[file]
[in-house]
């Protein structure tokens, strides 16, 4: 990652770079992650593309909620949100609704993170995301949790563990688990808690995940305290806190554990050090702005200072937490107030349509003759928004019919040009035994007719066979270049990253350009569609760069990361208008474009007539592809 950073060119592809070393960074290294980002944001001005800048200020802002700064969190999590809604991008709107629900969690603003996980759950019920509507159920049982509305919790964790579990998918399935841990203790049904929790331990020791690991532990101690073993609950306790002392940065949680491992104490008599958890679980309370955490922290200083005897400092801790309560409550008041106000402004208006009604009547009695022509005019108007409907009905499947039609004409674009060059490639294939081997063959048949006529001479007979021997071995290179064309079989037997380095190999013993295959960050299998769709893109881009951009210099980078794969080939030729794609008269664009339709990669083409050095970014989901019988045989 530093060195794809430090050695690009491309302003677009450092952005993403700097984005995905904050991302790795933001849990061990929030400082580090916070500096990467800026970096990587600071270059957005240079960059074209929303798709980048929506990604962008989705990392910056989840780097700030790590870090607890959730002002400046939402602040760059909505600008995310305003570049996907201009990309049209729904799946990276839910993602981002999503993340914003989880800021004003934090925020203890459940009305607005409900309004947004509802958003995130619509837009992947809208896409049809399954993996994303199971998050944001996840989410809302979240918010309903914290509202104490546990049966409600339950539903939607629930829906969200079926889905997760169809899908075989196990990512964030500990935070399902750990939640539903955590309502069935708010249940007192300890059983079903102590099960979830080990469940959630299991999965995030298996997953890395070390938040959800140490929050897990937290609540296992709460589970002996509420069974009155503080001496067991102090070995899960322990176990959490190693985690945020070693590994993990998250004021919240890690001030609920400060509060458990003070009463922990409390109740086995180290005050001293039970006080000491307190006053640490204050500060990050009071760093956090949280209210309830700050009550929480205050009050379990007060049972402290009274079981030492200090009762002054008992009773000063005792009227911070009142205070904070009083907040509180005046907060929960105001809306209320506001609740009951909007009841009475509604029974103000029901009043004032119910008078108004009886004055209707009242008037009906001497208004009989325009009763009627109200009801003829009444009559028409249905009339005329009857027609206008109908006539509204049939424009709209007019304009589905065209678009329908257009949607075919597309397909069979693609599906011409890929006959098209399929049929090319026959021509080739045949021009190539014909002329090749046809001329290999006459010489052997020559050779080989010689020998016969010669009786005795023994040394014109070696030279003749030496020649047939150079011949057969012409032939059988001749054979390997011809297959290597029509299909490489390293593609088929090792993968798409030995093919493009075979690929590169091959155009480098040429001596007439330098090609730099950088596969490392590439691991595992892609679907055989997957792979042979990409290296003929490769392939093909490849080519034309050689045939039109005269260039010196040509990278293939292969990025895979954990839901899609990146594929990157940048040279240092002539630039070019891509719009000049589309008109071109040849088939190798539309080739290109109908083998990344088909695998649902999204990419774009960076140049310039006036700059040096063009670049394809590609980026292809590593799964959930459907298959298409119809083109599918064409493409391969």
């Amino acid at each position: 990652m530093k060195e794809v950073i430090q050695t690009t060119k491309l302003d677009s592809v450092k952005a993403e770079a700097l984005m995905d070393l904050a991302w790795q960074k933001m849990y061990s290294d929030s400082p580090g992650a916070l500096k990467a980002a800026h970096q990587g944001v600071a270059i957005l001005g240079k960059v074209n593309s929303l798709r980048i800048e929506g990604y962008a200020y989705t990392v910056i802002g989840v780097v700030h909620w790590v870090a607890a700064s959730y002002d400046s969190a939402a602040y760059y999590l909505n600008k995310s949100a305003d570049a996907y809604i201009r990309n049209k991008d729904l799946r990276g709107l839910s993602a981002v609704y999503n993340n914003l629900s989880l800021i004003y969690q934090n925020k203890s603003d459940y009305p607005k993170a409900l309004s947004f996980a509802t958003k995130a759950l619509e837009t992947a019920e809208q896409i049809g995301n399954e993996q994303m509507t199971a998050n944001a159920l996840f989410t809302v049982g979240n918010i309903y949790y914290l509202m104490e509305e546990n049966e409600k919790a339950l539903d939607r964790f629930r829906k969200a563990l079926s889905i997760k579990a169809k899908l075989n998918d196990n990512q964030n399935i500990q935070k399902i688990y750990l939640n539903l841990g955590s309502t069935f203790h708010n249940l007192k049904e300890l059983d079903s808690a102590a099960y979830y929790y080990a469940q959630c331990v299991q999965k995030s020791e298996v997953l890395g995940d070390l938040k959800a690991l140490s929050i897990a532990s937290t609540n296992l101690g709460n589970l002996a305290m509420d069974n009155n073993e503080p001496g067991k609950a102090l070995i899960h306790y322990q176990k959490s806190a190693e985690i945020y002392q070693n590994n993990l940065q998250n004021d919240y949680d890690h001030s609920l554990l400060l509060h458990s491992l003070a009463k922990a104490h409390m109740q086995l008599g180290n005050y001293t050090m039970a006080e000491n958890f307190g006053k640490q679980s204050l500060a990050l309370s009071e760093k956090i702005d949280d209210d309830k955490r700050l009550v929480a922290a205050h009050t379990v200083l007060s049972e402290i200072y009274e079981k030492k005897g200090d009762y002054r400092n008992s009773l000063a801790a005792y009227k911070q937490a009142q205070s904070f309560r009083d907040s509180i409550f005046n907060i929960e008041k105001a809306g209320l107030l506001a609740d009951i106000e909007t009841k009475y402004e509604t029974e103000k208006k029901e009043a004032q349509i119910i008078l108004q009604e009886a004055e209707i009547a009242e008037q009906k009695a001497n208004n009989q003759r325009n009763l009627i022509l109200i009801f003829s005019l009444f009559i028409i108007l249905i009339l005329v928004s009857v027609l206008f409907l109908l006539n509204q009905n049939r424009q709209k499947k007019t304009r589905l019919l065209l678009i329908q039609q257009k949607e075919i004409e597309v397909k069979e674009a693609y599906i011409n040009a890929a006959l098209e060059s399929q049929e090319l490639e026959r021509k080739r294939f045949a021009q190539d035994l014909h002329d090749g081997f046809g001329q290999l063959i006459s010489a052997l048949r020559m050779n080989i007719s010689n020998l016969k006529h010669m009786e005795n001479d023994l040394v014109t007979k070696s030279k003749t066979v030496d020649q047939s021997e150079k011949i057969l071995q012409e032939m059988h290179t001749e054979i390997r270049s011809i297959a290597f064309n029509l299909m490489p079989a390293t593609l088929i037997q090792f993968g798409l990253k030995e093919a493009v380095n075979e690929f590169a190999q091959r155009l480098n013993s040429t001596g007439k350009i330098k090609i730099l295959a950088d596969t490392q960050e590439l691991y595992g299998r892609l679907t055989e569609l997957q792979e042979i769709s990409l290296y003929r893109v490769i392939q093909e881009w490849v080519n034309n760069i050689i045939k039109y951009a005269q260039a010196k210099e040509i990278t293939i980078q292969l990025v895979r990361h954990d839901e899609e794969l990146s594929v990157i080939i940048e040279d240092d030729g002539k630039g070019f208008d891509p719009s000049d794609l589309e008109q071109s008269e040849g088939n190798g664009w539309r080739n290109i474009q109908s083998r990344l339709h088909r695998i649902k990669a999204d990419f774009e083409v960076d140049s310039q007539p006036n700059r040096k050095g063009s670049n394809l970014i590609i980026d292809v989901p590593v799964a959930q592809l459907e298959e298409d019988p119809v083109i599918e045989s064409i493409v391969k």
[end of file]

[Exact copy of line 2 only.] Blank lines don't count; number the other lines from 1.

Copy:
């Protein structure tokens, strides 16, 4: 990652770079992650593309909620949100609704993170995301949790563990688990808690995940305290806190554990050090702005200072937490107030349509003759928004019919040009035994007719066979270049990253350009569609760069990361208008474009007539592809 950073060119592809070393960074290294980002944001001005800048200020802002700064969190999590809604991008709107629900969690603003996980759950019920509507159920049982509305919790964790579990998918399935841990203790049904929790331990020791690991532990101690073993609950306790002392940065949680491992104490008599958890679980309370955490922290200083005897400092801790309560409550008041106000402004208006009604009547009695022509005019108007409907009905499947039609004409674009060059490639294939081997063959048949006529001479007979021997071995290179064309079989037997380095190999013993295959960050299998769709893109881009951009210099980078794969080939030729794609008269664009339709990669083409050095970014989901019988045989 530093060195794809430090050695690009491309302003677009450092952005993403700097984005995905904050991302790795933001849990061990929030400082580090916070500096990467800026970096990587600071270059957005240079960059074209929303798709980048929506990604962008989705990392910056989840780097700030790590870090607890959730002002400046939402602040760059909505600008995310305003570049996907201009990309049209729904799946990276839910993602981002999503993340914003989880800021004003934090925020203890459940009305607005409900309004947004509802958003995130619509837009992947809208896409049809399954993996994303199971998050944001996840989410809302979240918010309903914290509202104490546990049966409600339950539903939607629930829906969200079926889905997760169809899908075989196990990512964030500990935070399902750990939640539903955590309502069935708010249940007192300890059983079903102590099960979830080990469940959630299991999965995030298996997953890395070390938040959800140490929050897990937290609540296992709460589970002996509420069974009155503080001496067991102090070995899960322990176990959490190693985690945020070693590994993990998250004021919240890690001030609920400060509060458990003070009463922990409390109740086995180290005050001293039970006080000491307190006053640490204050500060990050009071760093956090949280209210309830700050009550929480205050009050379990007060049972402290009274079981030492200090009762002054008992009773000063005792009227911070009142205070904070009083907040509180005046907060929960105001809306209320506001609740009951909007009841009475509604029974103000029901009043004032119910008078108004009886004055209707009242008037009906001497208004009989325009009763009627109200009801003829009444009559028409249905009339005329009857027609206008109908006539509204049939424009709209007019304009589905065209678009329908257009949607075919597309397909069979693609599906011409890929006959098209399929049929090319026959021509080739045949021009190539014909002329090749046809001329290999006459010489052997020559050779080989010689020998016969010669009786005795023994040394014109070696030279003749030496020649047939150079011949057969012409032939059988001749054979390997011809297959290597029509299909490489390293593609088929090792993968798409030995093919493009075979690929590169091959155009480098040429001596007439330098090609730099950088596969490392590439691991595992892609679907055989997957792979042979990409290296003929490769392939093909490849080519034309050689045939039109005269260039010196040509990278293939292969990025895979954990839901899609990146594929990157940048040279240092002539630039070019891509719009000049589309008109071109040849088939190798539309080739290109109908083998990344088909695998649902999204990419774009960076140049310039006036700059040096063009670049394809590609980026292809590593799964959930459907298959298409119809083109599918064409493409391969």